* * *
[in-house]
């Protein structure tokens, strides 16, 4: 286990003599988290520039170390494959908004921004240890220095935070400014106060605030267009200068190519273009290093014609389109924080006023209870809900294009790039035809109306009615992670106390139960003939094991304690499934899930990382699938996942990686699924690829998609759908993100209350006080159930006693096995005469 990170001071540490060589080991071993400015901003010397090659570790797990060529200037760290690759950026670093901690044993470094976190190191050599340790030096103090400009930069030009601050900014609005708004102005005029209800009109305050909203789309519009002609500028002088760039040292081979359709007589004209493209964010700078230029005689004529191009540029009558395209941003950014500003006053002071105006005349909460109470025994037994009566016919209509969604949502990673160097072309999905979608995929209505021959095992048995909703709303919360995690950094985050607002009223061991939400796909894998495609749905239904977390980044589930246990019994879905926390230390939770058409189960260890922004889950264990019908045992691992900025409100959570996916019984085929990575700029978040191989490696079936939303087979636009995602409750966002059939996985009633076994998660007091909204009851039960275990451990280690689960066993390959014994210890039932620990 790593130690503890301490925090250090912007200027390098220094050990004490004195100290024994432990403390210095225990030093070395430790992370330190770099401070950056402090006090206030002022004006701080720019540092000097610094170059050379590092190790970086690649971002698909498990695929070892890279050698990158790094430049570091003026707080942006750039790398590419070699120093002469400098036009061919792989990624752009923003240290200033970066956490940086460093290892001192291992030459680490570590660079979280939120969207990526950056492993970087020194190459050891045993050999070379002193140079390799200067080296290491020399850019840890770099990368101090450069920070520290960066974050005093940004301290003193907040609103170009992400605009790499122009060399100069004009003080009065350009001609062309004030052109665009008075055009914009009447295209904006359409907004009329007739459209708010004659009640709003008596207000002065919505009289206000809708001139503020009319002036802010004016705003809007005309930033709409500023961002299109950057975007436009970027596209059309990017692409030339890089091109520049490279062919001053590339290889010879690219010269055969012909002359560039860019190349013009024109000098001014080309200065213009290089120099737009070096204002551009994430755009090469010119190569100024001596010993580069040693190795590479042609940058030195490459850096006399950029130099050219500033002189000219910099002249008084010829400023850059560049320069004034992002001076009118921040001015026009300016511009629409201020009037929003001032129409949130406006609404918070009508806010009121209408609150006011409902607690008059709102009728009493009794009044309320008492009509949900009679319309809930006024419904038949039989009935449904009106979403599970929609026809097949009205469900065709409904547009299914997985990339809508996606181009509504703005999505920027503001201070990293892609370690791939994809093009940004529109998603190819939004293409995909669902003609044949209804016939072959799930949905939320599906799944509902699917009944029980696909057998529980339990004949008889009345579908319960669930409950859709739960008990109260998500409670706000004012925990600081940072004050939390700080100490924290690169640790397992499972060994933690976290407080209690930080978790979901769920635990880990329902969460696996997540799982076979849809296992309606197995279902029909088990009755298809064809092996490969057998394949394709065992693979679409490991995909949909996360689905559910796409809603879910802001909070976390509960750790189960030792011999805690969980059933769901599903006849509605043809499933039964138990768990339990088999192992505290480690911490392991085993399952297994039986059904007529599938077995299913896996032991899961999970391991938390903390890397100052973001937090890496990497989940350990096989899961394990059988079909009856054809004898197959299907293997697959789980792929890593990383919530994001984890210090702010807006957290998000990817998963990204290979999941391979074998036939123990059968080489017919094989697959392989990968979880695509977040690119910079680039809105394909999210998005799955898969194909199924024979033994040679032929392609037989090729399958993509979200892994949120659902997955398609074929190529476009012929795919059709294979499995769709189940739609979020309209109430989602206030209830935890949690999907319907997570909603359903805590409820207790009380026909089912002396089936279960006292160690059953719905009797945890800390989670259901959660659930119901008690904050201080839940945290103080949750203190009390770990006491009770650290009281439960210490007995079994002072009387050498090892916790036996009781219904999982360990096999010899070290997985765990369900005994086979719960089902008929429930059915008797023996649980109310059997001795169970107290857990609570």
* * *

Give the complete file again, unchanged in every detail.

[in-house]
């Protein structure tokens, strides 16, 4: 286990003599988290520039170390494959908004921004240890220095935070400014106060605030267009200068190519273009290093014609389109924080006023209870809900294009790039035809109306009615992670106390139960003939094991304690499934899930990382699938996942990686699924690829998609759908993100209350006080159930006693096995005469 990170001071540490060589080991071993400015901003010397090659570790797990060529200037760290690759950026670093901690044993470094976190190191050599340790030096103090400009930069030009601050900014609005708004102005005029209800009109305050909203789309519009002609500028002088760039040292081979359709007589004209493209964010700078230029005689004529191009540029009558395209941003950014500003006053002071105006005349909460109470025994037994009566016919209509969604949502990673160097072309999905979608995929209505021959095992048995909703709303919360995690950094985050607002009223061991939400796909894998495609749905239904977390980044589930246990019994879905926390230390939770058409189960260890922004889950264990019908045992691992900025409100959570996916019984085929990575700029978040191989490696079936939303087979636009995602409750966002059939996985009633076994998660007091909204009851039960275990451990280690689960066993390959014994210890039932620990 790593130690503890301490925090250090912007200027390098220094050990004490004195100290024994432990403390210095225990030093070395430790992370330190770099401070950056402090006090206030002022004006701080720019540092000097610094170059050379590092190790970086690649971002698909498990695929070892890279050698990158790094430049570091003026707080942006750039790398590419070699120093002469400098036009061919792989990624752009923003240290200033970066956490940086460093290892001192291992030459680490570590660079979280939120969207990526950056492993970087020194190459050891045993050999070379002193140079390799200067080296290491020399850019840890770099990368101090450069920070520290960066974050005093940004301290003193907040609103170009992400605009790499122009060399100069004009003080009065350009001609062309004030052109665009008075055009914009009447295209904006359409907004009329007739459209708010004659009640709003008596207000002065919505009289206000809708001139503020009319002036802010004016705003809007005309930033709409500023961002299109950057975007436009970027596209059309990017692409030339890089091109520049490279062919001053590339290889010879690219010269055969012909002359560039860019190349013009024109000098001014080309200065213009290089120099737009070096204002551009994430755009090469010119190569100024001596010993580069040693190795590479042609940058030195490459850096006399950029130099050219500033002189000219910099002249008084010829400023850059560049320069004034992002001076009118921040001015026009300016511009629409201020009037929003001032129409949130406006609404918070009508806010009121209408609150006011409902607690008059709102009728009493009794009044309320008492009509949900009679319309809930006024419904038949039989009935449904009106979403599970929609026809097949009205469900065709409904547009299914997985990339809508996606181009509504703005999505920027503001201070990293892609370690791939994809093009940004529109998603190819939004293409995909669902003609044949209804016939072959799930949905939320599906799944509902699917009944029980696909057998529980339990004949008889009345579908319960669930409950859709739960008990109260998500409670706000004012925990600081940072004050939390700080100490924290690169640790397992499972060994933690976290407080209690930080978790979901769920635990880990329902969460696996997540799982076979849809296992309606197995279902029909088990009755298809064809092996490969057998394949394709065992693979679409490991995909949909996360689905559910796409809603879910802001909070976390509960750790189960030792011999805690969980059933769901599903006849509605043809499933039964138990768990339990088999192992505290480690911490392991085993399952297994039986059904007529599938077995299913896996032991899961999970391991938390903390890397100052973001937090890496990497989940350990096989899961394990059988079909009856054809004898197959299907293997697959789980792929890593990383919530994001984890210090702010807006957290998000990817998963990204290979999941391979074998036939123990059968080489017919094989697959392989990968979880695509977040690119910079680039809105394909999210998005799955898969194909199924024979033994040679032929392609037989090729399958993509979200892994949120659902997955398609074929190529476009012929795919059709294979499995769709189940739609979020309209109430989602206030209830935890949690999907319907997570909603359903805590409820207790009380026909089912002396089936279960006292160690059953719905009797945890800390989670259901959660659930119901008690904050201080839940945290103080949750203190009390770990006491009770650290009281439960210490007995079994002072009387050498090892916790036996009781219904999982360990096999010899070290997985765990369900005994086979719960089902008929429930059915008797023996649980109310059997001795169970107290857990609570």